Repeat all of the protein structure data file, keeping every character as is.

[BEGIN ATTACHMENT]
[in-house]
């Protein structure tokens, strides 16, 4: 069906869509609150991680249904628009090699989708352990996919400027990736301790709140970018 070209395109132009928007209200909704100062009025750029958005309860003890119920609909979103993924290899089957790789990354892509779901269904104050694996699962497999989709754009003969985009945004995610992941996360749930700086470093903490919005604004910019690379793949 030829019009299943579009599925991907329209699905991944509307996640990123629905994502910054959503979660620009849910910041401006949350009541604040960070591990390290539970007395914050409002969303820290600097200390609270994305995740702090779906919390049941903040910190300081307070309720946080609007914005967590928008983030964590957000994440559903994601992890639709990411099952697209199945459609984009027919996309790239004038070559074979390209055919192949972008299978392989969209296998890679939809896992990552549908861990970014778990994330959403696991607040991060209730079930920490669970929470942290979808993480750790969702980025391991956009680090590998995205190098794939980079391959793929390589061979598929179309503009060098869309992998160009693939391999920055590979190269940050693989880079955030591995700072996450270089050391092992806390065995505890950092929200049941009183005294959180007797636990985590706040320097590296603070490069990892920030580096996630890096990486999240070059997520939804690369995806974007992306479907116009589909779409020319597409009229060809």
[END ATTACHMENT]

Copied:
[in-house]
């Protein structure tokens, strides 16, 4: 069906869509609150991680249904628009090699989708352990996919400027990736301790709140970018 070209395109132009928007209200909704100062009025750029958005309860003890119920609909979103993924290899089957790789990354892509779901269904104050694996699962497999989709754009003969985009945004995610992941996360749930700086470093903490919005604004910019690379793949 030829019009299943579009599925991907329209699905991944509307996640990123629905994502910054959503979660620009849910910041401006949350009541604040960070591990390290539970007395914050409002969303820290600097200390609270994305995740702090779906919390049941903040910190300081307070309720946080609007914005967590928008983030964590957000994440559903994601992890639709990411099952697209199945459609984009027919996309790239004038070559074979390209055919192949972008299978392989969209296998890679939809896992990552549908861990970014778990994330959403696991607040991060209730079930920490669970929470942290979808993480750790969702980025391991956009680090590998995205190098794939980079391959793929390589061979598929179309503009060098869309992998160009693939391999920055590979190269940050693989880079955030591995700072996450270089050391092992806390065995505890950092929200049941009183005294959180007797636990985590706040320097590296603070490069990892920030580096996630890096990486999240070059997520939804690369995806974007992306479907116009589909779409020319597409009229060809």